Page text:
Lloyd et al 2009 - Precise and accurate isotopic - Precise and

Document Sample
Lloyd et al 2009 - Precise and accurate isotopic - Precise and Powered By Docstoc

     Precise and accurate isotopic analysis of microscopic uranium-oxide
     grains using LA-MC-ICP-MS
     Nicholas S. Lloyd *a, Randall R. Parrish a,b, Matthew S. A. Horstwood b, Simon R. N. Chenery c
     Received (in XXX, XXX) Xth XXXXXXXXX 200X, Accepted Xth XXXXXXXXX 200X
 5   First published on the web Xth XXXXXXXXX 200X
     DOI: 10.1039/b000000x

     Uranium isotope (235U, 236U, 238U) ratios were determined for microscopic uranium-oxide grains
     using laser-ablation multi-collector inductively-coupled-plasma mass-spectrometry (LA-MC-ICP-
     MS). The grains were retrieved from contaminated soil and dust samples. The analytical technique
10   utilised is rapid, requires minimal sample preparation, and is well suited for nuclear forensic
     applications. Precision and accuracy were assessed by replicate analyses of natural uraninite
     grains: relative uncertainty for 235U/238 U is 0.2 % (2σ), and the mean is in agreement with the
     natural ratio. A total of 115 uranium-oxide grains were analysed from environmental samples
     (soils and dusts); all of these were depleted uranium (DU) from a factory that produced uranium
15   articles. Knowledge of the range of isotope ratios from particles of this controversial contaminant
     has proven useful when interpreting isotope ratios from bulk samples. Variation of the measured
     isotope signatures reveals details of the history of uranium processing and emissions.

     1. Introduction                                                         individual particle basis.
                                                                             Depleted Uranium (DU)
                                                                             DU is the by-product of nuclear enrichment, and is depleted in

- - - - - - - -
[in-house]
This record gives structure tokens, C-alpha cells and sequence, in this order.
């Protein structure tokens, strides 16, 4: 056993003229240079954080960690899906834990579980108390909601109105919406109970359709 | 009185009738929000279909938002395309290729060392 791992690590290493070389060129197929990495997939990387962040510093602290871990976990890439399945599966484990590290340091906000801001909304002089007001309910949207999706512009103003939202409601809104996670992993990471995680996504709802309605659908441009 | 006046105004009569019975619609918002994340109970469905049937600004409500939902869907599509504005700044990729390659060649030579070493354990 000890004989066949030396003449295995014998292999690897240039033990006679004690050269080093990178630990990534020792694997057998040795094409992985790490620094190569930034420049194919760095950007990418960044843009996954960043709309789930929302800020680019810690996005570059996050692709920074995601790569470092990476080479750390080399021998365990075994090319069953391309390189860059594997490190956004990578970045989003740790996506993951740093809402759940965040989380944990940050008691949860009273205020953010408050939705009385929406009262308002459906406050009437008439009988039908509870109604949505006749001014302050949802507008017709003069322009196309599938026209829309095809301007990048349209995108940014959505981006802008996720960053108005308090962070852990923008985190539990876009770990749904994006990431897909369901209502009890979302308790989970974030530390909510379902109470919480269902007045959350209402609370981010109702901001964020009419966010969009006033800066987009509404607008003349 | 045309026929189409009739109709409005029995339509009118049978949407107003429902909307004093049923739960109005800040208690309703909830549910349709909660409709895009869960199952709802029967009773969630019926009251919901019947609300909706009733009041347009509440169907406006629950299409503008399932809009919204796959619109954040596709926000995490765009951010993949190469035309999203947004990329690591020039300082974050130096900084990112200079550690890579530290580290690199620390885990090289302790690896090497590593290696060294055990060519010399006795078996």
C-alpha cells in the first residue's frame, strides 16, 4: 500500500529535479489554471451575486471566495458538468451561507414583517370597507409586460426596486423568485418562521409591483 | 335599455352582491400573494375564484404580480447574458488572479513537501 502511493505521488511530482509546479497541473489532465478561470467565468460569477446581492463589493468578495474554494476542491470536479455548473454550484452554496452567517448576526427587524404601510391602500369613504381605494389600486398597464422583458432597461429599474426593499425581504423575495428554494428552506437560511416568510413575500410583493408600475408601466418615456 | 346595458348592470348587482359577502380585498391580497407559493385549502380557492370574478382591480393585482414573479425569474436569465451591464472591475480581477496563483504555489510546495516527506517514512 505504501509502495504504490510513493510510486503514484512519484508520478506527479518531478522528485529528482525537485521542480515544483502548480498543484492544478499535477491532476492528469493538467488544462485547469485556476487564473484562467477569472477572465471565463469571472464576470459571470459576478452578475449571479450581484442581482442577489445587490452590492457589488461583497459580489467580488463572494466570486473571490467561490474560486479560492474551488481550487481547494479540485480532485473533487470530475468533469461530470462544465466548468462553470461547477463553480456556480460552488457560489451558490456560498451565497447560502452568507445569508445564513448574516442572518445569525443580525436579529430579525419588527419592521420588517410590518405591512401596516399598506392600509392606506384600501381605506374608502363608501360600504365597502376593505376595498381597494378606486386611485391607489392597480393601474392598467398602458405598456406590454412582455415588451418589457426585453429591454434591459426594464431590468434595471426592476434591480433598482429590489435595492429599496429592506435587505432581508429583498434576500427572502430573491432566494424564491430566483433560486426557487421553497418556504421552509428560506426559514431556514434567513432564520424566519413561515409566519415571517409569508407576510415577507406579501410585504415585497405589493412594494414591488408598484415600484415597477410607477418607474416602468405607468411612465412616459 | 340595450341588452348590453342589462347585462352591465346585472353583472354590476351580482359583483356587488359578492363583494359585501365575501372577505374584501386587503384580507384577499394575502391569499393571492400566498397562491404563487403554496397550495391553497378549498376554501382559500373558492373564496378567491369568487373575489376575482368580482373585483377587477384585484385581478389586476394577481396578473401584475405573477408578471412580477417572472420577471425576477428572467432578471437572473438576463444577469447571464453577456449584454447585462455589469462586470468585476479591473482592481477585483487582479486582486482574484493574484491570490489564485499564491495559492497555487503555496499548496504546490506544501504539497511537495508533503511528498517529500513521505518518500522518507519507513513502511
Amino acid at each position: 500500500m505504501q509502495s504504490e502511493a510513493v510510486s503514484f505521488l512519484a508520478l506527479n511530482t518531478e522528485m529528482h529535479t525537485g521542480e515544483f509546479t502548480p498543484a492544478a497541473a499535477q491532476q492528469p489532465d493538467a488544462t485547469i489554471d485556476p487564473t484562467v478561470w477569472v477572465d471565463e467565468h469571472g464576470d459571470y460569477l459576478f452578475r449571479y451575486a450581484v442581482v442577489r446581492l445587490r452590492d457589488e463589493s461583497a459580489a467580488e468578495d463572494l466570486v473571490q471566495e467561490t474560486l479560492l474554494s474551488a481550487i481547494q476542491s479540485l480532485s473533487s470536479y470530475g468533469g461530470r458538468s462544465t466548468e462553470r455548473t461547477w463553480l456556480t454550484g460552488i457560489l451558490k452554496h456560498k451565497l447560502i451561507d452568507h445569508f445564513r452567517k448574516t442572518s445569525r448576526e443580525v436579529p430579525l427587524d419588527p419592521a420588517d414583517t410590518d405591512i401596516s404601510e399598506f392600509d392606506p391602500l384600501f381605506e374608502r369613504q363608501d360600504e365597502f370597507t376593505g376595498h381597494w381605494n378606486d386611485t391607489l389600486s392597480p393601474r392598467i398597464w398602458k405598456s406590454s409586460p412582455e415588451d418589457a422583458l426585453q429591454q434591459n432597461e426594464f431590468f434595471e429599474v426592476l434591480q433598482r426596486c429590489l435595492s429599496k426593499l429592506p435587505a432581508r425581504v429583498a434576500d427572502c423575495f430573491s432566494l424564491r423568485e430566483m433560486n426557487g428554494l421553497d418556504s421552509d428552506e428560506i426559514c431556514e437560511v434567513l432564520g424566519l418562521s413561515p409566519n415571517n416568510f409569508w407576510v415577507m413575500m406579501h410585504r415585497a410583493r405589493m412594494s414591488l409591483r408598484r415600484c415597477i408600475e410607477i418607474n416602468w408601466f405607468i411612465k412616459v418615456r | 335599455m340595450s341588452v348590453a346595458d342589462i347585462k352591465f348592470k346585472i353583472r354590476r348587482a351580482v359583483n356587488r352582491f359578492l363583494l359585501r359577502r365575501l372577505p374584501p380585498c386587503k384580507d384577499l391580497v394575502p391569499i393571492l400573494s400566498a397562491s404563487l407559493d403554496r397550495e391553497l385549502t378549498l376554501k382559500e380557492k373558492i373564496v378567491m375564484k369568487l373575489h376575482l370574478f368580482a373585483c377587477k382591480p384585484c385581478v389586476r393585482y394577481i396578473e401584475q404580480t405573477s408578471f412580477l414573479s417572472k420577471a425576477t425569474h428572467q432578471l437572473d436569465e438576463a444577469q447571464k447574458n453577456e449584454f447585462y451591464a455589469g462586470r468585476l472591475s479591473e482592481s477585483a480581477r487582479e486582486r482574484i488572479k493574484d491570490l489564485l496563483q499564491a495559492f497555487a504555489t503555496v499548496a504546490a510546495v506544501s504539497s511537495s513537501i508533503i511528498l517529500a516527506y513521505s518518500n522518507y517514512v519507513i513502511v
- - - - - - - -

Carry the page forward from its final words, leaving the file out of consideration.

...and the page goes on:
National Lead Industries (NLI) operated a plant in Colonie
                                                                             the fissile isotope 235U, typically (2 – 3) x10-3 235U/238U 8. The
     (NY, USA), from 1958 – 1984. The plant processed uranium
                                                                             atom ratio, 235U/238U (or n235U/n238U), of natural uranium has
     metals (depleted uranium and some enriched uranium);
                                                                             a traditional consensus value 7.253 x10-3 (1/137.88) 9, 10,
     manufacturing kinetic energy penetrators (munitions),
                                                                             recently recommended as 7.257 x10-3 11-13. However, there is
     counterweights and radiation shielding from depleted uranium
                                                                             evidence of natural isotopic fractionation c. ± 0.009 x10-3 of
     (DU). Scrap metal was combusted in a furnace prior to
                                                                             this value 14, and one known example (Oklo, Gabon) of
     disposal as uranium-oxide, and this resulted in emissions of
                                                                             sustained natural fission resulting in 235U depletion 15, 16.
     uranium-oxide particulate to the environment (at times via an
                                                                             A useful fingerprint of anthropogenic contamination is the
     unfiltered chimney).1 Contamination of the suburban
                                                                             presence of 236U, which naturally occurs at negligible
     environment surrounding NLI by depleted uranium is evident
                                                                             abundances (in the order of x10-11 – x10-10 236U/238U 17, 18). In
     in air filters, surface soils, reservoir sediments, and the urine
                                                                             contrast, DU is typically contaminated by up to 3 x10-5